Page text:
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A preference relation is of course a reflexive, total and transitive binary relation on a set, with the additional requirement that the agent be able to select one alternative from the set. I don't understand why this last requirement is needed?

In particular, I once heard from someone I consider much smarter than myself that for a player i in a normal form game, it doesn't really make sense to compare u_i(s) and u_i(t) for arbitrary strategy profiles s, t because player i can't necessarily deviate from s to t and vice versa.

But why wouldn't it make sense for players to assign preferences to the possible outcomes of a game, even though they don't directly get to choose amongst the outcomes, only contribute to it?


  1. If u_i(s) and u_i(t) are not in general comparable, how does it make sense to take linear combinations of these for expected utilities?

  2. Notions of equivalence then lose preservation of players preferences over Nash equilibria, which is relevant when considering equilibrium selection.

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migrated from May 4 '12 at 4:36

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Nick, could you elaborate on question 2? – Peteris Jan 19 '12 at 22:27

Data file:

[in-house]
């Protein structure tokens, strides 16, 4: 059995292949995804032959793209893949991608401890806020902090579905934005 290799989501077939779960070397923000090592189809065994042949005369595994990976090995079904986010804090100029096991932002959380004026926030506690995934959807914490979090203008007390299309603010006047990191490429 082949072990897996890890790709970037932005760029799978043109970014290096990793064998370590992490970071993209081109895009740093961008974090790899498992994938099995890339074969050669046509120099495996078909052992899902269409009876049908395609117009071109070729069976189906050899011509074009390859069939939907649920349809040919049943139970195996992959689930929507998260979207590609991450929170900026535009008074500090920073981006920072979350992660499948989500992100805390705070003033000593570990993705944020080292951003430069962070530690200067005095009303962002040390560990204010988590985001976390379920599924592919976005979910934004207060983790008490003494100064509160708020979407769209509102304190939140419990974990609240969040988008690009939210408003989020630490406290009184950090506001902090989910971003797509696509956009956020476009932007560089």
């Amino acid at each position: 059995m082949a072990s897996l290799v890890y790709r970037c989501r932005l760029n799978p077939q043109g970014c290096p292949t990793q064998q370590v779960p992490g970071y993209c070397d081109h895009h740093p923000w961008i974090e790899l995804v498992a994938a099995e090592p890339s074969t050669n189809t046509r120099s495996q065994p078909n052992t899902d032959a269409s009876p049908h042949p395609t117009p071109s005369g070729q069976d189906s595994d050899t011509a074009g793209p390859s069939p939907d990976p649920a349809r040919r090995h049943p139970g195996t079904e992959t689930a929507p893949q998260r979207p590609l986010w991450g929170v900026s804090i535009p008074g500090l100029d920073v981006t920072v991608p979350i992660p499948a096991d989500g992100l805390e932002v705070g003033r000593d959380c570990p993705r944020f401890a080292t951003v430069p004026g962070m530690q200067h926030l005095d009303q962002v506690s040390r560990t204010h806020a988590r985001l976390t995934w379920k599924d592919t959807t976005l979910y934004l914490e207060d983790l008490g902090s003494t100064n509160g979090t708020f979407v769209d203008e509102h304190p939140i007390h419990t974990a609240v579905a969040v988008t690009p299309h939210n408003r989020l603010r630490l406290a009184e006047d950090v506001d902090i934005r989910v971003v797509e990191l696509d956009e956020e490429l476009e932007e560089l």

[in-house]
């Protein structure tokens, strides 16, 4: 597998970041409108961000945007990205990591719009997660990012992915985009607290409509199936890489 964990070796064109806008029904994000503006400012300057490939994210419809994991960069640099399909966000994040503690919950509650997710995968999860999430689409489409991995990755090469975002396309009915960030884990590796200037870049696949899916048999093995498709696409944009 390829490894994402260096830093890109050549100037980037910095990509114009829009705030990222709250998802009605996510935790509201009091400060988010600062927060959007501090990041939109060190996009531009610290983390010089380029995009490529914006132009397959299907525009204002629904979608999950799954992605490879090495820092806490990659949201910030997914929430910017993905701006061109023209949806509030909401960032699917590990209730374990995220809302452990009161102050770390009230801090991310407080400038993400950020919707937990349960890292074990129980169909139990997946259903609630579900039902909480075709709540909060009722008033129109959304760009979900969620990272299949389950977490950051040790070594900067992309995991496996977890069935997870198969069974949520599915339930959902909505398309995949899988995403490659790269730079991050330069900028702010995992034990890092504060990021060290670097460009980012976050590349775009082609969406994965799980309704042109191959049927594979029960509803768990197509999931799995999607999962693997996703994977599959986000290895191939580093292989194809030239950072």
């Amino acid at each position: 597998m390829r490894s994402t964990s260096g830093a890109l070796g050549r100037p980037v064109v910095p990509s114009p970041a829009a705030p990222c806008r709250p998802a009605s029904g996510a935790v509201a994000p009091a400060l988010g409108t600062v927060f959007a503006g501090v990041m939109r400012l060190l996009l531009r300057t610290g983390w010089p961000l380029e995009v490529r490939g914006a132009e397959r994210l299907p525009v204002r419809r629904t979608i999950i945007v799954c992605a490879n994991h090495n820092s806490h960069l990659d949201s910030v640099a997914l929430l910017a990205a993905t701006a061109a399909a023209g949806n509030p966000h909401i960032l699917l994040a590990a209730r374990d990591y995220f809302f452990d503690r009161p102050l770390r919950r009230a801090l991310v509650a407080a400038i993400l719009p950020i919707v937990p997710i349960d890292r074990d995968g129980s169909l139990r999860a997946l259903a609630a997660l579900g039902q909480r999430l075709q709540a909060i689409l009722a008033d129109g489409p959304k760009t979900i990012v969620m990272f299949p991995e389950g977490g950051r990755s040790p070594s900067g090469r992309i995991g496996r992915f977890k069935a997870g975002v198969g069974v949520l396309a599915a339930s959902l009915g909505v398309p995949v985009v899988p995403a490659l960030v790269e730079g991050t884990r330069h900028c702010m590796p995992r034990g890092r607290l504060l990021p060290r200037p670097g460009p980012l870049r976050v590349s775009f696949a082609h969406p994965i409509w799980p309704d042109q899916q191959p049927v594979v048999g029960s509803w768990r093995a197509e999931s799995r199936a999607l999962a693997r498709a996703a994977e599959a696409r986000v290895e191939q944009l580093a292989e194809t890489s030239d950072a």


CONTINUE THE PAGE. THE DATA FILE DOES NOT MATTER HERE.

Arrow's definition of preference relation explicitly includes possibly impossible options (options that are sometimes possible, but sometimes not) and so he defined an "agenda" as a subset of the options (representing the options that are currently possible). – Jack Schmidt Sep 7 '12 at 13:44

A preference relation is just a relation on the set of choices. I think the Wikipedia explanation "among which a consumer can choose" was meant to clarify what the set represents not impose a formal restriction.

A rational preference relation, however, is also total and transitive. Note totality on $(x,x)$ implies $x \succeq x$ or $x \succeq x$, which is reflexivity.

I'm not sure about the remark about comparison. While it is true that you cannot deviate from one strategy profile to another mid-game (because your strategy profile completely specifies what to do after any combination of moves your opponent produces), you can still choose among different strategy profiles and mix them stochastically.

For example, a strategy profile $q$ could be defined that selects $s$ with probability $0.6$ and $t$ with probability $0.4$. This choice happens pre-game and requires no mid-game deviations. Then $$u_i(q)=0.6u_i(s)+0.4u_i(t).$$ Perhaps a strategy profile can be thought of as a way of reducing a sequential game to a single-move game where the payoff is the utility of the whole strategy profile.

I'm not sure I understand the question 2, perhaps you could clarify?

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The maximal elements of a preference relation are supposed to be the acts among which the agent will choose. If you add in a whole bunch of impossible options, it might well be that none of the maximal elements are feasible.

You can define a preference relation over a set that includes options like "Defect if and only if my opponent defects" and you can prefer them to the other options. But unless you can perform that action, then it is irrelevant. So I guess there's no theoretically strong ground for the restriction, but it seems reasonable in practice.

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